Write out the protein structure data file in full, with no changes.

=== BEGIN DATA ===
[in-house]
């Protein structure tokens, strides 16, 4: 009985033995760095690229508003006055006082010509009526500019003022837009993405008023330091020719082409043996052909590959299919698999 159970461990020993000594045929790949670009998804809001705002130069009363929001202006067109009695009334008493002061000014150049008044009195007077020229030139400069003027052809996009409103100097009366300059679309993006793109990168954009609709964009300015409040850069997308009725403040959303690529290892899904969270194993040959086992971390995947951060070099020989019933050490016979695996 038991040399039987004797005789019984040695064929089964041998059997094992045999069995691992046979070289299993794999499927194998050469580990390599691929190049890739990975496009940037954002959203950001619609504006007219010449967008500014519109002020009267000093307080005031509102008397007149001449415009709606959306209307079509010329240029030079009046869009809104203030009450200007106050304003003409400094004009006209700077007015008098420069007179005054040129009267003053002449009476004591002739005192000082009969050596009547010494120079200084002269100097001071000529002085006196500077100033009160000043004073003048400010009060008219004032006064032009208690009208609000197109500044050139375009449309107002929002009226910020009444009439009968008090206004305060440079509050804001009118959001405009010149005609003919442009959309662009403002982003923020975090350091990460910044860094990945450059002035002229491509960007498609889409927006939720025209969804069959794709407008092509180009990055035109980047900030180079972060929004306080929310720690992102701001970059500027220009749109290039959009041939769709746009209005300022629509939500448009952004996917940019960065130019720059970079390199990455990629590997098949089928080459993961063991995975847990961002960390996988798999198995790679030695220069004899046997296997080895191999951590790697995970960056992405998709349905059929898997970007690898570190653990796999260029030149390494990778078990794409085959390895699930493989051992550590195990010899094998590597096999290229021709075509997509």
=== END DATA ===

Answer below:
[in-house]
């Protein structure tokens, strides 16, 4: 009985033995760095690229508003006055006082010509009526500019003022837009993405008023330091020719082409043996052909590959299919698999 159970461990020993000594045929790949670009998804809001705002130069009363929001202006067109009695009334008493002061000014150049008044009195007077020229030139400069003027052809996009409103100097009366300059679309993006793109990168954009609709964009300015409040850069997308009725403040959303690529290892899904969270194993040959086992971390995947951060070099020989019933050490016979695996 038991040399039987004797005789019984040695064929089964041998059997094992045999069995691992046979070289299993794999499927194998050469580990390599691929190049890739990975496009940037954002959203950001619609504006007219010449967008500014519109002020009267000093307080005031509102008397007149001449415009709606959306209307079509010329240029030079009046869009809104203030009450200007106050304003003409400094004009006209700077007015008098420069007179005054040129009267003053002449009476004591002739005192000082009969050596009547010494120079200084002269100097001071000529002085006196500077100033009160000043004073003048400010009060008219004032006064032009208690009208609000197109500044050139375009449309107002929002009226910020009444009439009968008090206004305060440079509050804001009118959001405009010149005609003919442009959309662009403002982003923020975090350091990460910044860094990945450059002035002229491509960007498609889409927006939720025209969804069959794709407008092509180009990055035109980047900030180079972060929004306080929310720690992102701001970059500027220009749109290039959009041939769709746009209005300022629509939500448009952004996917940019960065130019720059970079390199990455990629590997098949089928080459993961063991995975847990961002960390996988798999198995790679030695220069004899046997296997080895191999951590790697995970960056992405998709349905059929898997970007690898570190653990796999260029030149390494990778078990794409085959390895699930493989051992550590195990010899094998590597096999290229021709075509997509």